The cluster of cemeteries associated with the geological bay of the half-moon and mountain (el-Qurn – "the horn") at Deir el-Bahari constitutes one of the most astonishing necropolis of the pharaonic period. From the West Bank, this assemblage lined up with the earliest constructions dedicated to Amon of Karnak in Thebes, which came to define this land as a religious centre for the association of the king with the god beyond the eschatological sphere. By building up his funerary complex in this area, Nebhepetre Mentuhotep (II) clearly showed his intention to abandon previous traditions, above all the relationship to the cemetery of el-Tarif, and his aspiration to initiate a new ideological, artistic, and religious program focused on the strengthening of the crown, the integration of intellectual, cultural, and artistic resources at the service of the state, and the consolidation of the recently reunified country. Undoubtedly, the political triumph of his dynastic house, the reactivation of the central and local administration, and the prestige achieved by unifying the country, make of his monument (Akh-sut-Nebhepetre) an outstanding place for royal and divine cult that would inspire future generations, as in the case of the queen-pharaoh Hatshepsut and the numerous officials of the New Kingdom.
The necropolis known traditionally as Deir el-Bahari integrates, therefore, several cemeteries, in some cases contemporaneous, whose monuments and characteristics might reveal the existence of various socio-economic strata and positions of prestige in the territory. In fact, a simple look to the funerary complexes of the viziers Dagi (TT 103, Asasif) and Ipi (TT 315, Deir el-Bahari), manifest a clear distinction between their monuments, built in particularly standing locations in the proximity to the temple of Mentuhotep II, and others, such as in the case of the bowmen Neferhotep (TT 316, Deir el-Bahari) and the supervisor of the royal harem, Djari (TT 366, Asasif). In the case of the UAH investigations, it is critical to examine the distribution of these complexes, their date, and the major architectonic features and material culture elements defining these tombs. Thus, the study of the cemeteries at the end of the Eleventh Dynasty and early Twelfth Dynasty becomes a primary goal for the project and a fascinating task for each of the team members, who work on the subject from a different perspective (anthropology, epigraphy, archaeology, geology, etc.).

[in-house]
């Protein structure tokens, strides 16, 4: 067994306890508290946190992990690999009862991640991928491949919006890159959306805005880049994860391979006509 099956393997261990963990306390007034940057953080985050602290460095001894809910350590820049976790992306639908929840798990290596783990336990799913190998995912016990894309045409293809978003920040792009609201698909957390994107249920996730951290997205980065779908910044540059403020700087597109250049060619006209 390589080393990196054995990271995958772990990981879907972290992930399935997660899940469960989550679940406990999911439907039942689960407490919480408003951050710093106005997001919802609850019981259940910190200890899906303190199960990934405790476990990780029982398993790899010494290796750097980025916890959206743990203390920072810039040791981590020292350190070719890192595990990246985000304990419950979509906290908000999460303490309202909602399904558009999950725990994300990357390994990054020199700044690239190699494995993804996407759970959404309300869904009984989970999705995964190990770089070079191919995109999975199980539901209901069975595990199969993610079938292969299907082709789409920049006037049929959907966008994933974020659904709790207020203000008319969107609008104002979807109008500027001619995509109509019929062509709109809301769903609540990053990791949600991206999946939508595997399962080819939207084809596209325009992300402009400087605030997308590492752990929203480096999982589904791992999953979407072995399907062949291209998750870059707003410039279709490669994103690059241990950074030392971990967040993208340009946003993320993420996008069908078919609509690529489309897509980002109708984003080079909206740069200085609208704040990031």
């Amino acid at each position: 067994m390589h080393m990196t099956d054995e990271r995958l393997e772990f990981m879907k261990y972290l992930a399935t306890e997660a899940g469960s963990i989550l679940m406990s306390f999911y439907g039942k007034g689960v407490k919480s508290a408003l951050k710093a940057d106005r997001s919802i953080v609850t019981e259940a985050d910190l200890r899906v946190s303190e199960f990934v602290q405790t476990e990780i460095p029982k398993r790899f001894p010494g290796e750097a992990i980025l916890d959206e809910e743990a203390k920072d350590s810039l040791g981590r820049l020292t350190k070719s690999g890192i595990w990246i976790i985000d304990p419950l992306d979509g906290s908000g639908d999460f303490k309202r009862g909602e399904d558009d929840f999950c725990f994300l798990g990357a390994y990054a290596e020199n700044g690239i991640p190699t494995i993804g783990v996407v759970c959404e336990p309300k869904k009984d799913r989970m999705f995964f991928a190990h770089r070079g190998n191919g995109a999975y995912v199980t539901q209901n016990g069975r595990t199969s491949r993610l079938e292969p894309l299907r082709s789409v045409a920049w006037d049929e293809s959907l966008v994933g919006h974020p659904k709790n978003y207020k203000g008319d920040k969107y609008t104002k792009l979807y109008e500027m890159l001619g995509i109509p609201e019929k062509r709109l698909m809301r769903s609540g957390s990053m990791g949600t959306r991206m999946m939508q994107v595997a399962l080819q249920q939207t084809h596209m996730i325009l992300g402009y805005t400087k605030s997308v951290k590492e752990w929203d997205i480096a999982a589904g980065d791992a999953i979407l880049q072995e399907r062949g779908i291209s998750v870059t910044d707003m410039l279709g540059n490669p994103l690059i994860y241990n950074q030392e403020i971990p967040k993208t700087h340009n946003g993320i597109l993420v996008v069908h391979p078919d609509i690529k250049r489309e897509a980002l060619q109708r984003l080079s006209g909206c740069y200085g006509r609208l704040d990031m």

In the initial years of Mentuhotep II´s reign, after the long-awaited reunification, and even during the years of his two successors Mentuhotep III and IV, the construction of the funerary complex of the king and the development attested in its necropolis was probably ruled by the relationships in the Theban court and the prestige and service of each noble around the sovereign. Viziers, royal attendants, chancellors, and royal treasurers achieved to locate their own monuments of eternity in the surroundings of Mentuhotep II´s complex. The architectonic innovations of the period, the styles observed in the textual and decorative programs, and the material culture found in each tomb should contribute to identify different social strata and positions of power for these officials, from the time of Mentuhotep´s predecessors buried in el-Tarif up to Amenemhat I, before he moved the capital to el-Lisht. Their interest in the necropolis transformed it into a special territory in which the god Amon, the protective goddess Hathor, and the king favoured those loyal to the crown. Although the Theban court was transferred under Amenemhat I´s reign to el-Lisht, we can still testify for certain officials who continued using the Eleventh Dynasty cemetery as a sacred prestigious land for reaching eternity before Nebhepetre Mentuhotep.